Synthetic clothing fibers contribute vast amounts of plastic pollution on land
176,500 metric tons of synthetic microfibers—chiefly polyester and nylon—are released every year onto terrestrial environments across the globe, according to a new study in the open access journal PLOS ONE by Jenna Gavigan and colleagues at the University of California at Santa Barbara. The microfibers are shed from clothing during washing, and the amount ending up on land now exceeds the amount that enters waterbodies.
Plastic pollution in the ocean has received lots of attention in recent years, but waterways are not the only place that plastic accumulates. Fourteen percent of all plastic is used to make synthetic fibers, chiefly for clothing. Microfibers, defined as particles less than 5 millimeters in length, are generated in large quantities at every stage of a fiber's life cycle, especially during washing, which mechanically fragments synthetic fibers. When wash water becomes part of the flow to a wastewater treatment plant, the microfibers it contains may be retained along with biosolid sludge, which may be applied to cropland or buried in landfills.
To understand the global scope and distribution of synthetic microfiber release, the authors collected data on global production, consumption, and release of plastics, incorporating further data on microfibers released during washing both by machine and by hand, and the accumulation and distribution of microfibers in wastewater treatment plants and the fate of the wastewater sludge that contains much of this plastic waste. Because many regions do not have detailed data on wastewater treatment, the authors approximated where necessary to develop a comprehensive picture, using median income as a proxy for likely degree of wastewater treatment.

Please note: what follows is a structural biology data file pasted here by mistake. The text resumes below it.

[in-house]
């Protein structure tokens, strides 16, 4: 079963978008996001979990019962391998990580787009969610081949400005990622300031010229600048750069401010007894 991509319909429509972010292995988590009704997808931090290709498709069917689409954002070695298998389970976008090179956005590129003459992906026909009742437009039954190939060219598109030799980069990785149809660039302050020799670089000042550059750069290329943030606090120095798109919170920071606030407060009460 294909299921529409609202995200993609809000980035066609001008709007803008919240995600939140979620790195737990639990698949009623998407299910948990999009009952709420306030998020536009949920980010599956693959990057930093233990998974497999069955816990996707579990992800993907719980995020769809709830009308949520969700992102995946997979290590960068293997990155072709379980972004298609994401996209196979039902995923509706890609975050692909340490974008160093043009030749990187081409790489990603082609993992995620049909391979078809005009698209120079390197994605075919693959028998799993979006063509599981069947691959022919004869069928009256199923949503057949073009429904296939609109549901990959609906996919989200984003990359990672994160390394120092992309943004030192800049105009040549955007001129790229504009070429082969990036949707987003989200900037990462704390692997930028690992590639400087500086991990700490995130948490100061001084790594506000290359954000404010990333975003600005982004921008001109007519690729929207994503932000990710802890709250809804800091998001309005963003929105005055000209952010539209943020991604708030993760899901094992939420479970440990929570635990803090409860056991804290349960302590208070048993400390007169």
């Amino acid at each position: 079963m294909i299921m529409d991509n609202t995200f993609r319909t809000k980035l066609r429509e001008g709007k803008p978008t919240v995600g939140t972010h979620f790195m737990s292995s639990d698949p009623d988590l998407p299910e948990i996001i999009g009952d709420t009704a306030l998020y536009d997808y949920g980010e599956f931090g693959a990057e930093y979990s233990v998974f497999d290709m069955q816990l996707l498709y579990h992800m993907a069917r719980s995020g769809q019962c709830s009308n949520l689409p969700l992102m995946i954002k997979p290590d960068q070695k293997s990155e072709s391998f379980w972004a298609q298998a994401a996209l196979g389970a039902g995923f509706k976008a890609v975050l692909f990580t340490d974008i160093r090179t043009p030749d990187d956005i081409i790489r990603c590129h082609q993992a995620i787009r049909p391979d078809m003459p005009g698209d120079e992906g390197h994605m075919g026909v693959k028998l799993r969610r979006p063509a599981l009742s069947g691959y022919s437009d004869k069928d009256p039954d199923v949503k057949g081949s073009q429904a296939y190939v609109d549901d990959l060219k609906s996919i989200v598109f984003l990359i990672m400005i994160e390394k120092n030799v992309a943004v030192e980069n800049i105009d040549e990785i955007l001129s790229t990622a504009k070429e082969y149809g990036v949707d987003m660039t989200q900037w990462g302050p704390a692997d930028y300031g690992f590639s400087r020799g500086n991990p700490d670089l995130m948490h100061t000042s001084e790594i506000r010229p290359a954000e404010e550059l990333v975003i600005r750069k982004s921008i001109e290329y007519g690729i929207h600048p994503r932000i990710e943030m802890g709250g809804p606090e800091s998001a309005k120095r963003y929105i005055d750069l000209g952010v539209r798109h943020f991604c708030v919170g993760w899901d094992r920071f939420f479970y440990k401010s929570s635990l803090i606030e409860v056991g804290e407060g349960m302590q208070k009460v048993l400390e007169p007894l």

The data does not represent the total emissions produced from clothing throughout its lifetime—for example, secondhand clothing is not accounted for. However, the authors' calculations showed that approximately 5.6 million metric tons of synthetic microfibers were released from apparel washing between 1950, the start of widespread use of synthetic fibers, and 2016—half of it in the last 10 years. Just under half of it ended up on land, either on the surface (1.9 million metric tons) or in landfills (0.6 million metric tons). Emissions are growing 12.9% annually, and current annual emissions to land (176.5 thousand metric tons per year) exceed those to waterbodies (167 thousand metric tons per year).
"Large-scale removal of microfibers from the environment is unlikely to be technically feasible or economically viable, so the focus needs to be on emission prevention," Gavigan said. "Since wastewater treatment plants don't necessarily reduce emissions to the environment, our focus needs to be reducing emissions before they enter the wastewater stream."